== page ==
01.03.2012 | Ausgabe 3/2012
Radially expanding laparoscopic trocar ports significantly reduce postoperative pain in all age groups
- Simon C. Mordecai, Oliver W. N. Warren, Stephen J. Warren
Trocar entry points have been identified as a significant source of pain after laparoscopic surgery. This is particularly true of the larger 12-mm ports that require deep fascial closure to avoid port-site herniation. We investigated whether using radially expanding trocars not requiring fascial closure compared to conventional cutting trocars for the 12-mm port in transabdominal preperitoneal (TAPP) hernia repairs had any effect on postoperative analgesic requirements and return to work or normal activity.
The number of days analgesia was required postoperatively and the number of days taken to return to normal activity was recorded for 143 consecutive patients who underwent TAPP hernia repair by a single experienced laparoscopic surgeon. Exactly the same operative technique was used in these patients with the exception of the 12-mm port site entry. In group 1 (104 patients), a conventional cutting trocar was used requiring deep fascial closure. In group 2 (39 patients), a radially expanding trocar was used and the fascial defect was not closed.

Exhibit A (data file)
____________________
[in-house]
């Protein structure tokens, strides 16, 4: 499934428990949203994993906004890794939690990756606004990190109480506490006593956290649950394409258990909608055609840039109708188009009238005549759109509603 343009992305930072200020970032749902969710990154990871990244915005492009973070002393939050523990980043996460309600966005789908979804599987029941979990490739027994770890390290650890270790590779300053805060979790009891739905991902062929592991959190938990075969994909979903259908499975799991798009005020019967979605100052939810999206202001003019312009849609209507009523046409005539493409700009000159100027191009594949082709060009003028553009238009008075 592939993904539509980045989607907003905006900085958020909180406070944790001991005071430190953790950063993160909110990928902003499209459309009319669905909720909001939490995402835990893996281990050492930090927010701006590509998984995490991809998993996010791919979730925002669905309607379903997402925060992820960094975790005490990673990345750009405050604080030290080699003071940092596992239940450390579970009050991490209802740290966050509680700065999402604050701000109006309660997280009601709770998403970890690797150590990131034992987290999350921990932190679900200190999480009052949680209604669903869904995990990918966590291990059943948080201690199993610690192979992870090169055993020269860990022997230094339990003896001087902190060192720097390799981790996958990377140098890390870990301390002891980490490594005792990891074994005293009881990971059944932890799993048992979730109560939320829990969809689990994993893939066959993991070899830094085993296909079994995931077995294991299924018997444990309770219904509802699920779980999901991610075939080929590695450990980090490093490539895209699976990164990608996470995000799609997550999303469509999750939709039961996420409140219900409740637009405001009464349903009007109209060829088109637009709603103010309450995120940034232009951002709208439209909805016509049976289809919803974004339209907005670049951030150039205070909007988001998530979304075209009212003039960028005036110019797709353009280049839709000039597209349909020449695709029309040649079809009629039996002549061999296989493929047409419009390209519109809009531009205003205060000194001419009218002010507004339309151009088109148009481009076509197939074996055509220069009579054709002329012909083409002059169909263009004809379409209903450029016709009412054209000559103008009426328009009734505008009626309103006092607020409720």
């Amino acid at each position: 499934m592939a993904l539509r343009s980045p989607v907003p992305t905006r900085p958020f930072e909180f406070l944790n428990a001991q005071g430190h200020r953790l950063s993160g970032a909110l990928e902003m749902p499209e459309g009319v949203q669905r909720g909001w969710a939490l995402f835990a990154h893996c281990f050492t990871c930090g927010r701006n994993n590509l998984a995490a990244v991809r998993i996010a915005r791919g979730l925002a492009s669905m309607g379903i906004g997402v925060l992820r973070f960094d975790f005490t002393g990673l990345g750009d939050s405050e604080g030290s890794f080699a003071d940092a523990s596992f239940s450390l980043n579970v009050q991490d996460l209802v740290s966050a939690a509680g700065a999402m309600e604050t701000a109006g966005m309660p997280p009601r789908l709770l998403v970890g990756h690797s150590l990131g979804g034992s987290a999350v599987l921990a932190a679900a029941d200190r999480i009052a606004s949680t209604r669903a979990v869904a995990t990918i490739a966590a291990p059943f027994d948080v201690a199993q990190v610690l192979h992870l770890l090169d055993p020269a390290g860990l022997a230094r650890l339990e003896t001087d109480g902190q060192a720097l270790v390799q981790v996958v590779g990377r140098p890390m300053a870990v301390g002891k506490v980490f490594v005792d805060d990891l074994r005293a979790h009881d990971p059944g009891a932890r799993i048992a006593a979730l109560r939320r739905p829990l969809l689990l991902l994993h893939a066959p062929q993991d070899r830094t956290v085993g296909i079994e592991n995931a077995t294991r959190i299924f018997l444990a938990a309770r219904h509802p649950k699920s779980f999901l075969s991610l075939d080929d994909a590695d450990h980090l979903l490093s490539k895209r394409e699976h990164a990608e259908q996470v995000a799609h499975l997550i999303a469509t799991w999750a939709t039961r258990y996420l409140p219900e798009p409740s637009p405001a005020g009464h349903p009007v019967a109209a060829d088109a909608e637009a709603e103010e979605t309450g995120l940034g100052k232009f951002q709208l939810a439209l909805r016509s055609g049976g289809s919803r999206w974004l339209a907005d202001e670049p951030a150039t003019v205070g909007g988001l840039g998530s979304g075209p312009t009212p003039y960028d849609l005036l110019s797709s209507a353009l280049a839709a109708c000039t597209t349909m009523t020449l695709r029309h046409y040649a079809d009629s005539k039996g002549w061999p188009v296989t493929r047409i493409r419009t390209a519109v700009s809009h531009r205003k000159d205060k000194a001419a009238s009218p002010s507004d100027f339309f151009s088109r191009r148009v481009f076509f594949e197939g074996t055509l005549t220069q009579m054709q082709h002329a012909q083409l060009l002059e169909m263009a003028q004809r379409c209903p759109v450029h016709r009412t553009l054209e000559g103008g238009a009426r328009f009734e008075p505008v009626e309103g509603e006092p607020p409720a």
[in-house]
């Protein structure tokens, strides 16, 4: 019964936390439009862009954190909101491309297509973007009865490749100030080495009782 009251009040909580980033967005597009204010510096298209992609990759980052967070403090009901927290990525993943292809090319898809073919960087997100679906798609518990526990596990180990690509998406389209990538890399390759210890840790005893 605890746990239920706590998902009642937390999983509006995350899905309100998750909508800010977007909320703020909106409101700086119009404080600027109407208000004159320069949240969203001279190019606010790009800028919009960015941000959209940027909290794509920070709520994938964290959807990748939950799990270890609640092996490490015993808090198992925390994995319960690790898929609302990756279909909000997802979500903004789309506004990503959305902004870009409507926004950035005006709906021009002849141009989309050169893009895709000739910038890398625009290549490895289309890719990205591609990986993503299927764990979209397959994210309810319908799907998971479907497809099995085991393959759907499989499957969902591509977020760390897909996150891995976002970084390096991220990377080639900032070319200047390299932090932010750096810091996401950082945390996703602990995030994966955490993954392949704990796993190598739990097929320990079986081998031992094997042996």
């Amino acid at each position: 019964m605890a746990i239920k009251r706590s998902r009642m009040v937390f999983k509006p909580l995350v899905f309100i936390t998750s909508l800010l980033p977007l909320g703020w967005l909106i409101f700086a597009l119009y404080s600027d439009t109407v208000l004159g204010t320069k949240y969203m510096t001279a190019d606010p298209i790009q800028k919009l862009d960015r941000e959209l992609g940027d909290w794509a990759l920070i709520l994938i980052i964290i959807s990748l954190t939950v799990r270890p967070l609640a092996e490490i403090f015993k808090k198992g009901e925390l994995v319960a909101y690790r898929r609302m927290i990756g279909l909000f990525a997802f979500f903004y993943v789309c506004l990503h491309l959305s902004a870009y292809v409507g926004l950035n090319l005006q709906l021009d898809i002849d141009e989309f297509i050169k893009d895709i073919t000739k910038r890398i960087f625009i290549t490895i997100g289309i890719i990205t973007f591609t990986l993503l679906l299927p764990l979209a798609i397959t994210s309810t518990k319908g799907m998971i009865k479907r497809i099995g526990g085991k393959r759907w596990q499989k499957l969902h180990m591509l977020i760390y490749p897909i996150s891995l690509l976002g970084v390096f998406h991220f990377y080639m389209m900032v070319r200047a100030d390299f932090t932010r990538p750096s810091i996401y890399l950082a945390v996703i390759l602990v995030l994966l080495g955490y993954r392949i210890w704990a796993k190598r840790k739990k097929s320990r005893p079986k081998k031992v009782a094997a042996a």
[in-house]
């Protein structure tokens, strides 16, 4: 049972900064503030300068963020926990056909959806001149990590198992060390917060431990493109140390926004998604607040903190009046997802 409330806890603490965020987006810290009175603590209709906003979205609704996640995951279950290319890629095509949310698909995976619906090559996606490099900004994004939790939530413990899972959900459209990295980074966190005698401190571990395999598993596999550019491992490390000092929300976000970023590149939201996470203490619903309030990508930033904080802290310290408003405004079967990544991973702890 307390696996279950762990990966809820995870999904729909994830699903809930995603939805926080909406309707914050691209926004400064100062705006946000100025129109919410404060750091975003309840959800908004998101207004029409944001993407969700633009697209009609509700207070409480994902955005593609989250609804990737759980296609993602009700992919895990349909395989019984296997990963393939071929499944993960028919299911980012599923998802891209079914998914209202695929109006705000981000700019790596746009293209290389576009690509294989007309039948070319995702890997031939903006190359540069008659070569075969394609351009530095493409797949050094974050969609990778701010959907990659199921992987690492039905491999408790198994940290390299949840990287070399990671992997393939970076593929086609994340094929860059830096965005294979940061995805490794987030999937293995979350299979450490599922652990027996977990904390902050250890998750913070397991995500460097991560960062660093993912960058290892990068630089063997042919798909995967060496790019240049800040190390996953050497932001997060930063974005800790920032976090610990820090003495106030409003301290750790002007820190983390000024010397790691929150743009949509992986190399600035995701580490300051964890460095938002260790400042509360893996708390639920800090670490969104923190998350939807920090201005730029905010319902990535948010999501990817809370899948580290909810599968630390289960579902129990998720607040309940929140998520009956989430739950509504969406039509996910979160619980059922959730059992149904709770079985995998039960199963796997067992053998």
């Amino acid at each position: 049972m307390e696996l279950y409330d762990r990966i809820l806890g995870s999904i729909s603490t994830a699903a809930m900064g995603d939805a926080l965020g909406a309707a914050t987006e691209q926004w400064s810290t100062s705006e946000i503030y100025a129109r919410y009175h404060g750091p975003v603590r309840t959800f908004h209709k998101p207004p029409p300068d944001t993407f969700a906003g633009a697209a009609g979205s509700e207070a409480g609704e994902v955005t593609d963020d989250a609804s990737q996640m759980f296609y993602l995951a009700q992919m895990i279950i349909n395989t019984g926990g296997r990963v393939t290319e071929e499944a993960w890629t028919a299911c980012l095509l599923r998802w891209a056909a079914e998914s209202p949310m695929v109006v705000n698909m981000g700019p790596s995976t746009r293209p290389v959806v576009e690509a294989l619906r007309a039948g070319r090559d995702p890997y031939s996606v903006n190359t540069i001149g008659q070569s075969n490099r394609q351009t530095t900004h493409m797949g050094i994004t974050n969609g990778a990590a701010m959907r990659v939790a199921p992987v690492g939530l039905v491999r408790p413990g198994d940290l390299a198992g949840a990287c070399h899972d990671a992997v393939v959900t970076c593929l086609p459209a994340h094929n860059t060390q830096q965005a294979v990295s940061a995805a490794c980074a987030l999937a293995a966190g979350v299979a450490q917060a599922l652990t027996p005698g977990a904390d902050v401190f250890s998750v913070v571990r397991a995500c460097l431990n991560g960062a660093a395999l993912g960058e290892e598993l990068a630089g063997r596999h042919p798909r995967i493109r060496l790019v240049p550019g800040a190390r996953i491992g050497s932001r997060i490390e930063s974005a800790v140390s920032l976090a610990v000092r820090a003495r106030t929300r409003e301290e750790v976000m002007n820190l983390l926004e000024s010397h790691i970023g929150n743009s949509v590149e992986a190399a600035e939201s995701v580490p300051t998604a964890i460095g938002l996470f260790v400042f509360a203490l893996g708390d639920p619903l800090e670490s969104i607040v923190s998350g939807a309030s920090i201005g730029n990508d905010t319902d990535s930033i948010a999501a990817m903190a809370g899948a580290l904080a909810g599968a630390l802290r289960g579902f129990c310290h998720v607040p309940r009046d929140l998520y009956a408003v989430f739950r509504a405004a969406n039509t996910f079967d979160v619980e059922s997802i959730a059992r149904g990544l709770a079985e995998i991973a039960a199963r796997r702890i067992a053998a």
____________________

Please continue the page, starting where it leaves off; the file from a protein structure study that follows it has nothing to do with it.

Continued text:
Analgesia was required for an average of 10.5 days in group 1 and 2.4 days in group 2 (P < 0.001). The average time to return to work or to normal activity was 23.4 days in group 1 and 15.6 days in group 2 (P = 0.004). There was no significant difference between the two groups with respect to the patients’ age, sex, or operating time.
Using the laparoscopic TAPP hernia repair as a standardised operation, changing from 12-mm fascial port closure to a technique that uses port dilation (not requiring a potentially “tight” deeper fascial closure) in a similar group of patients shows that there is a significant reduction in postoperative analgesic requirement and an earlier return to productive work or normal lifestyle. Perhaps dilating ports should replace those larger 10-, 12-, and 15-mm ports that require deeper sutures in all laparoscopic surgical operations.